Continuing to fight the good fight
by Warren E. Lichliter, MD
2004 DCMS President
As I write my last column of the year, the uncertainties of the future are around every turn. The Dallas County commissioners court has just received the final report from Health Management Associates, the firm it hired to analyze Parkland's role and future in North Texas. The Texas Legislature goes into session in January, and many of the issues affecting medical care and our practices-the Board of Medical Examiners, the Medical Practice Act, Medicaid funding, workers' comp-are now up for review. As predicted, lawsuits across the country are challenging the gains made in malpractice reform. These are the very topics our county medical society has been dealing with throughout the year, and because nothing in the legislative process changes quickly, these are the topics you will see Les Secrest address in this column next year.
There is a pressing need for Dallas physicians to be aware of issues related to Parkland, UT Southwestern, and their relationships with the rest of our medical ecosystem. The demand on our region's healthcare delivery system for the uninsured population has placed the county commissioners in the unenviable position of either raising taxes or cutting services at Parkland. Although some continue to believe that running a tighter ship is the answer, this simply is not reality. You can only tighten the belt so many times before you have to call it what it is-cutting services.
As an outgrowth of that dilemma, the commissioners hired HMA to analyze and make recommendations on sustaining Parkland's mission. This analysis has illuminated many potential problems at Parkland and its ongoing and future relationship with UT Southwestern Medical School. The commissioners recently rejected the school's request for a $20 million increase in its 2005 funding from the county, largely because of their desire for better information on the actual costs of the school's services and because the HMA study was incomplete.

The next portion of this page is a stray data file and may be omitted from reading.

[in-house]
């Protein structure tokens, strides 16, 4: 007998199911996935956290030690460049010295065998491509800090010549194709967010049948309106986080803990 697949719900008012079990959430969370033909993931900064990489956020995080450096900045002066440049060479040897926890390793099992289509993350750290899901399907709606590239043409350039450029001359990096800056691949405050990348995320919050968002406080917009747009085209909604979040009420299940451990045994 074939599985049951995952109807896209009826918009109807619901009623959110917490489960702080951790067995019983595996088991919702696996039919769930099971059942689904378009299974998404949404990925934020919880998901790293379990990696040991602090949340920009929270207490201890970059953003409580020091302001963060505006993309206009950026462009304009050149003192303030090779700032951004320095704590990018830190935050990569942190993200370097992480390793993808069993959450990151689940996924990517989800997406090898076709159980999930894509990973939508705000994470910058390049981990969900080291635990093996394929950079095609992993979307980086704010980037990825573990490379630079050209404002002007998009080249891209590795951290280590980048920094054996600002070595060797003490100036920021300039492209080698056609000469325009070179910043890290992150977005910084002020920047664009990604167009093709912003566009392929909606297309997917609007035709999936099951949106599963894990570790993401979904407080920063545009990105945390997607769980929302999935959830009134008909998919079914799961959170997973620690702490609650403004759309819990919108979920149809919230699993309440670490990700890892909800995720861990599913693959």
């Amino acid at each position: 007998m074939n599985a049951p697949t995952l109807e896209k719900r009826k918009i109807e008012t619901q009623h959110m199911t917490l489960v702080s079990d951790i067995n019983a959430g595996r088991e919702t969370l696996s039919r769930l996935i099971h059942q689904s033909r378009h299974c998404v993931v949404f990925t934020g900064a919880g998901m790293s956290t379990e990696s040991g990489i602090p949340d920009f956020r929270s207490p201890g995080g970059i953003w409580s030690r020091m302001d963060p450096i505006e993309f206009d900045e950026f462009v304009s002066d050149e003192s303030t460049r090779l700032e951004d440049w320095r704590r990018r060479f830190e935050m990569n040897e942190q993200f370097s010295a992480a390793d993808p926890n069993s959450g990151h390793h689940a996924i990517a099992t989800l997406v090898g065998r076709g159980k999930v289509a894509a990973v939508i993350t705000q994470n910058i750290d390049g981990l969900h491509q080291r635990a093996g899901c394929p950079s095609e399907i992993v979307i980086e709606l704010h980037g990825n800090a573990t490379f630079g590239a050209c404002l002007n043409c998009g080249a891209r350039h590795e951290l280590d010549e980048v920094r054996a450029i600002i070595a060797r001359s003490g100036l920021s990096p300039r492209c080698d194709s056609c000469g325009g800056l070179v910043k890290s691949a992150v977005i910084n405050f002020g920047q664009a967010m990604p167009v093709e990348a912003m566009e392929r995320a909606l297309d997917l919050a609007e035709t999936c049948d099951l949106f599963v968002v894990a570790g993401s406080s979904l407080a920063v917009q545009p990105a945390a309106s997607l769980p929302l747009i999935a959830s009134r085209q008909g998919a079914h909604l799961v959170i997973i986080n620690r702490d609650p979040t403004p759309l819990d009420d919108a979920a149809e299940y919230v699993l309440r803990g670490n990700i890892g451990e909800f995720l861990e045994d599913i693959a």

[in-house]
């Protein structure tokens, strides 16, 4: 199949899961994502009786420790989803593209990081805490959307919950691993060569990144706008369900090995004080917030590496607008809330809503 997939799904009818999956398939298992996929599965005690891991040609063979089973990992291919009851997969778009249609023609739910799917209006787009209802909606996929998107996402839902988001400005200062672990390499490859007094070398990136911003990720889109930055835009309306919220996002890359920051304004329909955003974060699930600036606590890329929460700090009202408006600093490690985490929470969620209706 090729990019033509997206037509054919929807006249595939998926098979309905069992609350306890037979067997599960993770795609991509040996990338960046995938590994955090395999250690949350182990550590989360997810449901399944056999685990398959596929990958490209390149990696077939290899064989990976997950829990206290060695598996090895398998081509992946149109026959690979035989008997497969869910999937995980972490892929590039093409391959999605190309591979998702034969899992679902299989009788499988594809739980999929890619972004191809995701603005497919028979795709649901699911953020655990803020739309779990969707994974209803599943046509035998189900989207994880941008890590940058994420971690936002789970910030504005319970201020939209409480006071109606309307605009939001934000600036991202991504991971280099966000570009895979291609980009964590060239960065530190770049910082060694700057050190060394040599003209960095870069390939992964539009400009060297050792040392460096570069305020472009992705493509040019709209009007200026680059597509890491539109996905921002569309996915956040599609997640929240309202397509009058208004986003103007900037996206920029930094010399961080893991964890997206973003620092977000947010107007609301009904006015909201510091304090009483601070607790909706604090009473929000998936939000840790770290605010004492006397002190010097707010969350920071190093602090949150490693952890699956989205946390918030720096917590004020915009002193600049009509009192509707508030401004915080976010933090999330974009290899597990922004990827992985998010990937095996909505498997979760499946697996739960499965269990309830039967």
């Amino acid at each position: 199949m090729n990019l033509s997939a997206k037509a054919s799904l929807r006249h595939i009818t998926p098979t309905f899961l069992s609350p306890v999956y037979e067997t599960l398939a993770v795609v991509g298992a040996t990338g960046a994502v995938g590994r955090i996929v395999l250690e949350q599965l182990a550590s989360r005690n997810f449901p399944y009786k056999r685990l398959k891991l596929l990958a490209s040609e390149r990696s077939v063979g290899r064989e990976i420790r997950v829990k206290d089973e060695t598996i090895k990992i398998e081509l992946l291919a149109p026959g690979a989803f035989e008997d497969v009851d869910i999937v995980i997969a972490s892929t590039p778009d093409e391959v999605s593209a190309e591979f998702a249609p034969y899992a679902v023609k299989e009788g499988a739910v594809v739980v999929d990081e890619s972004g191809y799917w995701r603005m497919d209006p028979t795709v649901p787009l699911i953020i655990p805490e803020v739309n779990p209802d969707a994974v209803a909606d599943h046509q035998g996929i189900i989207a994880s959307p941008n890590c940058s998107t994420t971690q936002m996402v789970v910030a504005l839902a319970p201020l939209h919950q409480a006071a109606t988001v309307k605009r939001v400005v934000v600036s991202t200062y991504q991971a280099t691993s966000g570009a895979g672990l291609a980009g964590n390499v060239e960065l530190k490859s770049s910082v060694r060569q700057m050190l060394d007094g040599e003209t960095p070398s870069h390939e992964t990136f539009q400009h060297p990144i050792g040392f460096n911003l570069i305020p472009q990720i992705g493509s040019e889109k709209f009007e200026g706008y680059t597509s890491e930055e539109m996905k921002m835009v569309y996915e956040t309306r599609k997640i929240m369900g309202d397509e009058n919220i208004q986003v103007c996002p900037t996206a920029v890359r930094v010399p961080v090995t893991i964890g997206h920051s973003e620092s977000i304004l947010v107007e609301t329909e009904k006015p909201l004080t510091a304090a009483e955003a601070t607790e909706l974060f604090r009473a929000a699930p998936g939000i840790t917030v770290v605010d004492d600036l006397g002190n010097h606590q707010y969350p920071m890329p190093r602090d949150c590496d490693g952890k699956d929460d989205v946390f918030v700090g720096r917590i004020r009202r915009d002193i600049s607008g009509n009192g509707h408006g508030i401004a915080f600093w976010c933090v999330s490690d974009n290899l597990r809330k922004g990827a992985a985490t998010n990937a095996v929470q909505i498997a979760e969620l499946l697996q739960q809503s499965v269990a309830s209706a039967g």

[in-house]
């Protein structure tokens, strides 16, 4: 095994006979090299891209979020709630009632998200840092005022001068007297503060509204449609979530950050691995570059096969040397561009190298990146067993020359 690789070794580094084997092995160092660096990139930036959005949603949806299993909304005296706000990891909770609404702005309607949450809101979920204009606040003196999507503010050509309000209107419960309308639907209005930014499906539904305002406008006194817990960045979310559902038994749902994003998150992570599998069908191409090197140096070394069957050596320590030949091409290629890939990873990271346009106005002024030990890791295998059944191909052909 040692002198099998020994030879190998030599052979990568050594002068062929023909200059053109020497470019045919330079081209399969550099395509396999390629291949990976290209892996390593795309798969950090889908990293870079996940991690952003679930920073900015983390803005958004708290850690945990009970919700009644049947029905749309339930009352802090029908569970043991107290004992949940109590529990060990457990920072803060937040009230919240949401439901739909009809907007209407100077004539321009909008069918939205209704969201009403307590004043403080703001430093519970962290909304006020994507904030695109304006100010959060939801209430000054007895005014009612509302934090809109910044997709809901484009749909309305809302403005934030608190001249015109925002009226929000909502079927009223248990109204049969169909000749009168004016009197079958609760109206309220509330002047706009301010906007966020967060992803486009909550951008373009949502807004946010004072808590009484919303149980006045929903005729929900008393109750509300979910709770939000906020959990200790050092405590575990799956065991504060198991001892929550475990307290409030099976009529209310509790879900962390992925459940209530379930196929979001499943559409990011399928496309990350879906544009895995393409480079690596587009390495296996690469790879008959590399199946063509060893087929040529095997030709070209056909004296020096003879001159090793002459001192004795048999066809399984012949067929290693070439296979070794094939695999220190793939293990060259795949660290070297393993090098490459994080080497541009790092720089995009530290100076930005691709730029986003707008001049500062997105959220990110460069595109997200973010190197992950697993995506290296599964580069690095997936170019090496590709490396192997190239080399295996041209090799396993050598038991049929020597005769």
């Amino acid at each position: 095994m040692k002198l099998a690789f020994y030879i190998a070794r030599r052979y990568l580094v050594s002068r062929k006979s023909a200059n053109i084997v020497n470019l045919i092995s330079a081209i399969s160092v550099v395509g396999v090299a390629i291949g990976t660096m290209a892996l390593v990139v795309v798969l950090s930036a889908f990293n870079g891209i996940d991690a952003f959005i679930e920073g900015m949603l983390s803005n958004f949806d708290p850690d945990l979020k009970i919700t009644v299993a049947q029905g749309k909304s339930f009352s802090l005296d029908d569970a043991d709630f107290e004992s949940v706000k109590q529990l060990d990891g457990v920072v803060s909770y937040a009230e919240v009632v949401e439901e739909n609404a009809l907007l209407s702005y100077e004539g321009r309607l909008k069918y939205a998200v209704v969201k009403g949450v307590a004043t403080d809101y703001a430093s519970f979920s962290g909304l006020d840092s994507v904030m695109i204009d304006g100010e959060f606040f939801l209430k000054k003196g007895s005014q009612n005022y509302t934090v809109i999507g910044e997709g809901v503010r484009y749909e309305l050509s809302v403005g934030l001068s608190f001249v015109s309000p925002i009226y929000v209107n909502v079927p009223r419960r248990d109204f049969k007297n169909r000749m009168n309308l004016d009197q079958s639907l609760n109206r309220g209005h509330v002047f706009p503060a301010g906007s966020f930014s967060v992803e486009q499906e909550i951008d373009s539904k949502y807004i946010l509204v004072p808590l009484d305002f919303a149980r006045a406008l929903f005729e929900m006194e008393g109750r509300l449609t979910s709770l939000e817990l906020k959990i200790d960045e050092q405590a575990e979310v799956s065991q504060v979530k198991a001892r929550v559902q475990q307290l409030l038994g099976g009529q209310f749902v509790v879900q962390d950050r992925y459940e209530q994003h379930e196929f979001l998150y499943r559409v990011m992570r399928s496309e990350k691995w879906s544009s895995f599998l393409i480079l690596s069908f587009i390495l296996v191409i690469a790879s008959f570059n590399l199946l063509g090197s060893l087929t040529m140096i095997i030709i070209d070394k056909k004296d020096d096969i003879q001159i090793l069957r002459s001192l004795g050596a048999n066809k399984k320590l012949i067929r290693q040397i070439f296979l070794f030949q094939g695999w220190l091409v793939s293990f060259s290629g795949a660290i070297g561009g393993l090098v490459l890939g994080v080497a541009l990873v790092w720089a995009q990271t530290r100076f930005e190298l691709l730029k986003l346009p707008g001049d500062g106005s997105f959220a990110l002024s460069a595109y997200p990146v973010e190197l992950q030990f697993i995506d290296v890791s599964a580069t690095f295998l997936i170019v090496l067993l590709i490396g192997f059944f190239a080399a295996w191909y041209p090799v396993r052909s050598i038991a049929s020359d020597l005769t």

With release of the study results, many Dallas physicians are concerned that the school has profited in its contractual relationships with Parkland or at least that the school has no real idea of its actual costs. This has caused the school's leadership to worry whether the commissioners or public will conclude that a real reduction in the county budget to cover the school's clinical responsibility might be warranted. In response, the medical school has indicated that without adequate reimbursement, it may have to reduce contracted services, which again has raised the specter of Parkland patients flooding other area facilities.
In addition to the pressure for more accountability and a review of the relationship between the school and Parkland, there is increasing concern-largely unreported and not discussed publicly by the medical community-that the long-standing, healthy "town and gown" relationship between the medical community at large and UT Southwestern is at risk. Because of decreased graduate medical education funding, increased difficulty in obtaining grants, and lowered reimbursement for all medical services, UT Southwestern has looked at expanding its clinical services as a way to maintain or increase faculty income. UT Southwestern has taken over St Paul Hospital to expand its clinical delivery in the private medical community. The school has announced plans to develop a major oncology center in North Dallas, surrounded by all of the major Dallas health systems. UT Southwestern's faculty leadership has publicly stated that its future income depends on private practice.
This has caused the medical community to wonder if Parkland still holds a place in UT Southwestern's future. In the last 60 days, St Paul and Zale Lipshy University Hospitals have been designated as state hospitals, like MD Anderson. Although UT Southwestern did not request state funding, it has the potential to impact future state funding and current operations. Does UT Southwestern want to increase competition with existing delivery systems? Does it intend to decrease its services at Parkland and push the care to the rest of the community? Is it trying to do this while being reimbursed favorably because of its state and county funding?
This unrest comes at a time when the entire community needs to be working together to solve the issues of Parkland, the uninsured, and the future of medicine in North Texas. Your DCMS executive committee has discussed these complex problems and is developing an agenda to help solve these issues. Dallas enjoys a national and international reputation for its excellence in medical education, research, leadership, and care that has been created through the work of all of our institutions and physicians. To maintain this reputation, we need the continued success of Parkland, UT Southwestern, and the medical community. None of us would benefit from the failure of any of these entities, and this message must be clearly articulated to the county commissioners, UT Southwestern, and the medical community, which is waiting expectantly for long-term answers. Your medical society's involvement with these issues over the past year will help facilitate that discussion.
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